Author Topic: Highwater (Switch) Review Mini  (Read 1209 times)

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Offline John Rairdin

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Highwater (Switch) Review Mini
« on: March 14, 2024, 05:00:00 AM »

An oddly cozy end of the world.

http://www.nintendoworldreport.com/reviewmini/66595/highwater-switch-review-mini

Highwater is a unique and charming narrative adventure. The story is set in a post-apocalyptic, flooded world. What is left of humanity is relegated to small islands. The rich elites live in a place called Alphaville and until recently, were sending out aid to the rest of the world. But now it appears that the citizens of Alphaville are intending to leave Earth altogether. Outside of their walls, insurgent militia are forming in the wake of food and supply shortages. Our hero, Nikos, has decided that he needs to journey to Alphaville, find a way inside, and escape with them from a world that is clearly on its last legs.

Most of Highwater’s gameplay is what you’d expect from a narrative adventure. You sail your small boat from island to island, talking to people, completing quests, and occasionally branching off the linear story to explore some optional areas. Sprinkled on top of that, however, are some very light tactical RPG elements.

When faced with an enemy, you’ll enter into turn-based, tactical combat. There is no real leveling system or skill trees, so combat isn’t particularly grindy. Rather each encounter feels like a very intentional puzzle. The linear, scripted nature of the game means that each encounter is well thought out and balanced based on the party you have. Your one bit of wiggle room is in optional weapons and buffs you can equip to your characters. These are largely found by exploring side areas. Most of the time, though, it's just about effectively managing your very set resources and making use of environmental hazards to take out foes effectively. Combat is fun, if a little slow to move between turns. That being said, I did notice that the equipment screen is devoid of any sort of control guide. Navigating it and switching between weapons and buffs is vague and often requires some random button pushing. The game does tell you the controls once, the first time you open the menu, so you better be paying attention because they won’t tell you again.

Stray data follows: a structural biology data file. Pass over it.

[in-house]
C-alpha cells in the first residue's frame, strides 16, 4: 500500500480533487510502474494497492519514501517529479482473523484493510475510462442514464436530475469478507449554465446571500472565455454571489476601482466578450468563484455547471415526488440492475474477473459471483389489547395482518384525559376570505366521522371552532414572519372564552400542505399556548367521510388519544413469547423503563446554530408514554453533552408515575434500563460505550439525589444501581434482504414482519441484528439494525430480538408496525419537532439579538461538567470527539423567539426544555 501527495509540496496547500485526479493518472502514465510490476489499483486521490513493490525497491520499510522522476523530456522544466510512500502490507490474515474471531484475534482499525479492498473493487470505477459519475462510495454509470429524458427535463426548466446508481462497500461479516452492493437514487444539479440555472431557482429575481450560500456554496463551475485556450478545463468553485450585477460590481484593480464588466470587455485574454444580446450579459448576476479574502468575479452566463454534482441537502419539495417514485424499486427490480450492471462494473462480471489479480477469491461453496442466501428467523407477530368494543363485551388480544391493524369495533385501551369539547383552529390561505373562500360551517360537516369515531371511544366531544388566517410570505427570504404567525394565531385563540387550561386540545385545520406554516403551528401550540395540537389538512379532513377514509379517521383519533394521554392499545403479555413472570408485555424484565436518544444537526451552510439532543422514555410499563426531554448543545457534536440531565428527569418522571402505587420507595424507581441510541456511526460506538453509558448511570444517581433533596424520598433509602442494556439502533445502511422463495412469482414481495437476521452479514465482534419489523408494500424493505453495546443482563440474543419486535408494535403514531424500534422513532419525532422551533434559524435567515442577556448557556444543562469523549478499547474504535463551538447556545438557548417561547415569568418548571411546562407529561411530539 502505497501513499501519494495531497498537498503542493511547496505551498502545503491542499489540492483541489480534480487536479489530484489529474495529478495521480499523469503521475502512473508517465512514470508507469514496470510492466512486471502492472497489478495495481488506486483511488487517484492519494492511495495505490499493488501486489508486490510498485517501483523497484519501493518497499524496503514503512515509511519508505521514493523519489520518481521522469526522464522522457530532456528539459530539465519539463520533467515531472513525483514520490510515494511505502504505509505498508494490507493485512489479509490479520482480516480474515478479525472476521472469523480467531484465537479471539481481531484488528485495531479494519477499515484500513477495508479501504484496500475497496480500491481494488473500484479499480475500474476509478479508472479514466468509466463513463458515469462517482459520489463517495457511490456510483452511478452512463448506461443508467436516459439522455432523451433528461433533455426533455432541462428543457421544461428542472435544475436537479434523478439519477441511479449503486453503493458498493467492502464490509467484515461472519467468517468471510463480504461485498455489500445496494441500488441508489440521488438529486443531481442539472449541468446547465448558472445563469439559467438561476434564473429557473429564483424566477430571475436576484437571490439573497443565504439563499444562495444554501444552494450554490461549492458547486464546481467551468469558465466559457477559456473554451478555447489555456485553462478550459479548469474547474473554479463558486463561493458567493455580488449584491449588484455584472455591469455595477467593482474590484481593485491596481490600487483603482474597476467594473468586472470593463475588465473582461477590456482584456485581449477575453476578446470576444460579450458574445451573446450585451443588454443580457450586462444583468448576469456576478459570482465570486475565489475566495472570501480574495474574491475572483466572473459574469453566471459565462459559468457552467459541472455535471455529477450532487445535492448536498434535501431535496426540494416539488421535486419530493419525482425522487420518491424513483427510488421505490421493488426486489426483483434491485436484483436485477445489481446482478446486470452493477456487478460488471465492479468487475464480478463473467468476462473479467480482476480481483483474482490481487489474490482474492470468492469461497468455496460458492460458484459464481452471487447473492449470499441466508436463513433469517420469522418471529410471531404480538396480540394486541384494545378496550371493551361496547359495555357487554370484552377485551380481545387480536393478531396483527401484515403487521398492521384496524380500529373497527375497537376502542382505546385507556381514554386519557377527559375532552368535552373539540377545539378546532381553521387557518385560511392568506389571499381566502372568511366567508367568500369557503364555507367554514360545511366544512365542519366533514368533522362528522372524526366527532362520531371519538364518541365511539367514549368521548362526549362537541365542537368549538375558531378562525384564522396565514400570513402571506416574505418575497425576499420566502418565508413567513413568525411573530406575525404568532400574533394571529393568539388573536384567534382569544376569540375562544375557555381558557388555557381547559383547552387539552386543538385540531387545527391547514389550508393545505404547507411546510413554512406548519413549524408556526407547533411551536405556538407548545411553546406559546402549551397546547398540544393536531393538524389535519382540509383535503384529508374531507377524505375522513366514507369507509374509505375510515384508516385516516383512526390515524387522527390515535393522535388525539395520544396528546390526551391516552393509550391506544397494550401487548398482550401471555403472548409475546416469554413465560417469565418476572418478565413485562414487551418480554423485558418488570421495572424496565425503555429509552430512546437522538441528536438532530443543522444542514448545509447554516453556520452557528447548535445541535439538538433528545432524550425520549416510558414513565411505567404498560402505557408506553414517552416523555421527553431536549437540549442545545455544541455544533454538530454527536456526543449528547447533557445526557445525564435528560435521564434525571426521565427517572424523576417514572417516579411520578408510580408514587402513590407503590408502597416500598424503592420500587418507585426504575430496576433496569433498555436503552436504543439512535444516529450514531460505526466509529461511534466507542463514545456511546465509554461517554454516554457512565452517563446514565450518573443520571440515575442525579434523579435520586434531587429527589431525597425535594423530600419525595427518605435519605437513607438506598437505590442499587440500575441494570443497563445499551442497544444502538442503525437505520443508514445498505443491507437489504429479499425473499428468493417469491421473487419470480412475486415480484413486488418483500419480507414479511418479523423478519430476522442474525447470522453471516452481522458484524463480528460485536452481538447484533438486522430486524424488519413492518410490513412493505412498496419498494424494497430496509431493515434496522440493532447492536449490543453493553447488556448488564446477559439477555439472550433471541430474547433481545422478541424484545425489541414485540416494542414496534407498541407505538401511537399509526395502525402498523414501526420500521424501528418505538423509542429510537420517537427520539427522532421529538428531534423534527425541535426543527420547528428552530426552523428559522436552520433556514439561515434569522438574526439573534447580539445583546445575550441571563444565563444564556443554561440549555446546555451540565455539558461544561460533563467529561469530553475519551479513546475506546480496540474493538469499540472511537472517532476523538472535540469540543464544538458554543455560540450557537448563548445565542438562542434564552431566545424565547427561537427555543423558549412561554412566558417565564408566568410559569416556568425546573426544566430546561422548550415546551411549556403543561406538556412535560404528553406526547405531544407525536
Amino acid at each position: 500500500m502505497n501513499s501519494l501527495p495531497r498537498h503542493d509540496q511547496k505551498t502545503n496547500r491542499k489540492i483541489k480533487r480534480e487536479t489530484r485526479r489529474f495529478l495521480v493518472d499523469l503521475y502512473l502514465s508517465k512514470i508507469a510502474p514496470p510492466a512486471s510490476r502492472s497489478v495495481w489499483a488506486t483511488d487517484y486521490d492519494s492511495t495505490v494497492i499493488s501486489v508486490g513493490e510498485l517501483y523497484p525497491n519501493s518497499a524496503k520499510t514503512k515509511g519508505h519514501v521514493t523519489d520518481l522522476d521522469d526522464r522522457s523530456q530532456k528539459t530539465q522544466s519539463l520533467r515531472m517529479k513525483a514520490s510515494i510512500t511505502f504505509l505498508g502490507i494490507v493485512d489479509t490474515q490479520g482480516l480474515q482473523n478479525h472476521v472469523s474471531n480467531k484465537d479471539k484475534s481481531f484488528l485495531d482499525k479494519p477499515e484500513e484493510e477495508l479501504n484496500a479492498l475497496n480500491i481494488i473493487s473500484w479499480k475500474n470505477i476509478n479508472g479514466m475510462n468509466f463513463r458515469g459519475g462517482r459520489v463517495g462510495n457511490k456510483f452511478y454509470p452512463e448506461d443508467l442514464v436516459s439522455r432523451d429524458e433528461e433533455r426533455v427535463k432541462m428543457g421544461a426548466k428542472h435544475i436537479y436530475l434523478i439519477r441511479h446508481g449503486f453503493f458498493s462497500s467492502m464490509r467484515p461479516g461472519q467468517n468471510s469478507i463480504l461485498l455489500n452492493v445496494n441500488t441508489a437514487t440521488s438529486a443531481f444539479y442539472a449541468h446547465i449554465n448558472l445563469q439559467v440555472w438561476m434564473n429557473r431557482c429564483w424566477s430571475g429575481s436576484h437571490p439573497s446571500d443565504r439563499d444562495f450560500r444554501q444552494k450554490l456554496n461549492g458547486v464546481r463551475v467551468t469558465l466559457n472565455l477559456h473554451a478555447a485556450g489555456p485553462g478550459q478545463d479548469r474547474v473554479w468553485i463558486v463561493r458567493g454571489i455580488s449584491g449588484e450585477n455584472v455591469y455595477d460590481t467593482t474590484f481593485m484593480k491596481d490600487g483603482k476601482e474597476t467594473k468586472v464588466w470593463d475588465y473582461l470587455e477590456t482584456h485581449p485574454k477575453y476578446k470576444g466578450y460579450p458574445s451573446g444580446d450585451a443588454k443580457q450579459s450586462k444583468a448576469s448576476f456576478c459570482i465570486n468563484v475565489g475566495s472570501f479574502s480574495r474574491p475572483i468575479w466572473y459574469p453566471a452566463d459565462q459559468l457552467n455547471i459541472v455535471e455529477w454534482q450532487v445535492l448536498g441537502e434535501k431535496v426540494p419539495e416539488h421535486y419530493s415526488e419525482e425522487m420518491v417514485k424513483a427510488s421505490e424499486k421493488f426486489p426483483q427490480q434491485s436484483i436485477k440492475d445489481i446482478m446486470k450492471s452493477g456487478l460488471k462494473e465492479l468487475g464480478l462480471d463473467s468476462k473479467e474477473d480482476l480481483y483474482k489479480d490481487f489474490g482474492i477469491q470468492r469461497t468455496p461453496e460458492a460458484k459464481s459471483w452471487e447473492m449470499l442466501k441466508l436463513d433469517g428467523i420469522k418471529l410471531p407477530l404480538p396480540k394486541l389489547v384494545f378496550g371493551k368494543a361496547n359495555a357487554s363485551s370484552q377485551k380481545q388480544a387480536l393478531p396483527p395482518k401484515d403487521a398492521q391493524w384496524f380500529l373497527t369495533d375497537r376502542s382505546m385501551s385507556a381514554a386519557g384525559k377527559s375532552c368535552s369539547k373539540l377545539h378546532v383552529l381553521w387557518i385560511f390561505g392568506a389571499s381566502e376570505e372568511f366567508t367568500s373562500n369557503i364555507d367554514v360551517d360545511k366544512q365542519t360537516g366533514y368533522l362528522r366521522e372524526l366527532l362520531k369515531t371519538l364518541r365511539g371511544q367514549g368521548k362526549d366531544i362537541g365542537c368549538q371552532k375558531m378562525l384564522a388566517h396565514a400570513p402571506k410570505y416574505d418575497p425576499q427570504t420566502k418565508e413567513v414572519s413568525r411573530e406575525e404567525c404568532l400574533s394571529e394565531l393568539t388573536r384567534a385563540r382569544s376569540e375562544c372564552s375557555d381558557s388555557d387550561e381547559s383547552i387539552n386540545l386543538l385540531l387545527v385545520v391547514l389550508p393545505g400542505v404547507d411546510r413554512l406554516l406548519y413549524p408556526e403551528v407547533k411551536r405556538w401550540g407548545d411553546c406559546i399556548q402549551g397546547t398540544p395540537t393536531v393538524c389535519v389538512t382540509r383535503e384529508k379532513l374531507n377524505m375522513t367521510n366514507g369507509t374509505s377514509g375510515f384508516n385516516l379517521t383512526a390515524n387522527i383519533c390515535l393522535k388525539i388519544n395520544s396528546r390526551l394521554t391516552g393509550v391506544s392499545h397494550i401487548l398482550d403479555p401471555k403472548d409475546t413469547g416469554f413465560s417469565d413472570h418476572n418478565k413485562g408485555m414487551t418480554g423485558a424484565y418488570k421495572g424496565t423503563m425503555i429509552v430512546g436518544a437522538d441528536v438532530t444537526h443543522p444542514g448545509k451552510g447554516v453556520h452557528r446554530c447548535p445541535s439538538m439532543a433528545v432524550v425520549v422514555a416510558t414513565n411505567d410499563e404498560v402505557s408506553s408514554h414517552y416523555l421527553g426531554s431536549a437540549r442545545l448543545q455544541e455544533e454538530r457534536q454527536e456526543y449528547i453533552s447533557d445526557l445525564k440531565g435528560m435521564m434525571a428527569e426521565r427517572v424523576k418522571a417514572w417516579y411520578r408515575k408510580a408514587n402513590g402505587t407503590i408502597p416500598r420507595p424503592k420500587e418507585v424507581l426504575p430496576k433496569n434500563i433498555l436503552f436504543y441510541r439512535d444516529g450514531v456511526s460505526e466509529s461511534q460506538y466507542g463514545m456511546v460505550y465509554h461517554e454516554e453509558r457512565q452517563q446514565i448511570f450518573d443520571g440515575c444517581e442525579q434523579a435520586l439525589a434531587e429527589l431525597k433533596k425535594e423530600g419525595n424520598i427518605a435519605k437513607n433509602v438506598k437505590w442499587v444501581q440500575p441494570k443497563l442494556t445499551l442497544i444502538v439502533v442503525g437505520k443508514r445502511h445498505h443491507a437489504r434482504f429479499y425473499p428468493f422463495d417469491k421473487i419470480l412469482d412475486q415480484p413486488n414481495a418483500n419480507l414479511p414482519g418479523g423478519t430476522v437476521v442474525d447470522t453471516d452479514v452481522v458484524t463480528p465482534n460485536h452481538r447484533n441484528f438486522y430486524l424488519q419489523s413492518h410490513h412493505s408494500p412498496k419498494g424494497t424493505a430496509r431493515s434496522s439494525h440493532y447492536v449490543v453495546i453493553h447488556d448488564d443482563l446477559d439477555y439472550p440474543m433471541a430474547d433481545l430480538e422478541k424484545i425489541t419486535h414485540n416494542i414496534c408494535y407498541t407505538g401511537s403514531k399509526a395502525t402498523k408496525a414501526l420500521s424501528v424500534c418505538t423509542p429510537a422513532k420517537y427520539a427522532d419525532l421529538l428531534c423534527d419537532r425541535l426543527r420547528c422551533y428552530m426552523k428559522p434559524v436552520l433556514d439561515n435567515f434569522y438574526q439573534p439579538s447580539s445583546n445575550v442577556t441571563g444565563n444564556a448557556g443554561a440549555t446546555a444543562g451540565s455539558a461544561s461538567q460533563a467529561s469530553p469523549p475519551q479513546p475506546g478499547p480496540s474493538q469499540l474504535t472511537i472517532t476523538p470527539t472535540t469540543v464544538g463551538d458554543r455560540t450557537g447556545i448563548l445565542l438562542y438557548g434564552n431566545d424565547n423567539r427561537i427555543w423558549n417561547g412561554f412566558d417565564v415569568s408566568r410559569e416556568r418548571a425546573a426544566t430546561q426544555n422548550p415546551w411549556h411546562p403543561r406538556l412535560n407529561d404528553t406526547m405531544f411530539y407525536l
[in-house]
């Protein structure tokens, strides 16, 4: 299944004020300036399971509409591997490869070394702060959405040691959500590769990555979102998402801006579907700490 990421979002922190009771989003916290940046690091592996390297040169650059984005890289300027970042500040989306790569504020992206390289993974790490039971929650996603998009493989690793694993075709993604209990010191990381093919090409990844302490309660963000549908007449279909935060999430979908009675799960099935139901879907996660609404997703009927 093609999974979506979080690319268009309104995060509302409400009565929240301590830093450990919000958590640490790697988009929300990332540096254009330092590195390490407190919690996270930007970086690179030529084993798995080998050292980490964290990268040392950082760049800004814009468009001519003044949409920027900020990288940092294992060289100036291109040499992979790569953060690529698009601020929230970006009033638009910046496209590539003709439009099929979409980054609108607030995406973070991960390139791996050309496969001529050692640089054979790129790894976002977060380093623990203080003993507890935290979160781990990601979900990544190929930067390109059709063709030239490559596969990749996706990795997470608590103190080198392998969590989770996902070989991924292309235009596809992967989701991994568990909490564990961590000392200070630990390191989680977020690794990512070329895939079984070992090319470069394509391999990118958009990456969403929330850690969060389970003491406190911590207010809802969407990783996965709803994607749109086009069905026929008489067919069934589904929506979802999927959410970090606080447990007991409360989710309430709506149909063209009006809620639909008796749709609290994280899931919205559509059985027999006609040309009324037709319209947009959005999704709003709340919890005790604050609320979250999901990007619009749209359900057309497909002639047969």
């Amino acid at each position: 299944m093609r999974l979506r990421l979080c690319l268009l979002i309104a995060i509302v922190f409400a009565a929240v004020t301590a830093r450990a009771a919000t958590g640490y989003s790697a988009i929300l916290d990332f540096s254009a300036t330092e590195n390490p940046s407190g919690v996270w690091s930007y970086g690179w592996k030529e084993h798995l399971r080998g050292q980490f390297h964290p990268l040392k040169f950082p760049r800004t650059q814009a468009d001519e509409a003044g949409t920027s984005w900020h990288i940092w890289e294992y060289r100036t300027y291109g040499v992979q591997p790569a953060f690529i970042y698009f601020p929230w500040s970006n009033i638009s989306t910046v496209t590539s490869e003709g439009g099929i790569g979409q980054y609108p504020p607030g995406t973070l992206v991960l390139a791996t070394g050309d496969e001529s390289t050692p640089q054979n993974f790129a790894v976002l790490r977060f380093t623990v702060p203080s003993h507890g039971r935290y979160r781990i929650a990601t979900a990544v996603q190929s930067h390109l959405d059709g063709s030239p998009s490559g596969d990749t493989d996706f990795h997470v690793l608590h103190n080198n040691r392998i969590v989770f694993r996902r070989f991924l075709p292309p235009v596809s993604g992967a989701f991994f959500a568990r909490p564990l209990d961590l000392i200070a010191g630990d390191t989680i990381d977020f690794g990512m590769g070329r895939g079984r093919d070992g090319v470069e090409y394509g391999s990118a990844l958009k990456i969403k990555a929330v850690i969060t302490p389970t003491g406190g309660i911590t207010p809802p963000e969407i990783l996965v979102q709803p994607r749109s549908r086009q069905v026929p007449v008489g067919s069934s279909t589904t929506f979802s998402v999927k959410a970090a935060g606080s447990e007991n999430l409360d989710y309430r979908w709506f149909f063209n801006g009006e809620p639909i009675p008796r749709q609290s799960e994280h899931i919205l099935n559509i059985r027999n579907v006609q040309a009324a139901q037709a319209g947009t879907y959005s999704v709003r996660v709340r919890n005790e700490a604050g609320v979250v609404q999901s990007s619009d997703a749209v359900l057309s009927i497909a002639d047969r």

By far Highwater’s greatest strength is in its story. The plot is told through a combination of character interactions, along with regular radio broadcasts that give you a sense of what's going on in the wider world. The whole story has a great, albeit grim, sense of humor. Satire abounds both in the plot and in random bits of newspapers and other things you can find lying around. The world feels inevitably doomed and yet the game itself is not dark or depressing. The visuals are bright and upbeat and the soundtrack is chill. It feels as though there is an unspoken theme of finding good people doing their best in spite of the world falling apart around them.

Highwater's well told story, and surprisingly deep gameplay, made it hard to put down. It's not quite like any other narrative adventure game I’ve ever played. Combat and menu design can be a little clunky, but ultimately every encounter serves as a deliberate and well crafted puzzle. This is a very fresh take on a post apocalyptic story that oozes with satire, dark humor, and some oddly cozy end of the world vibes.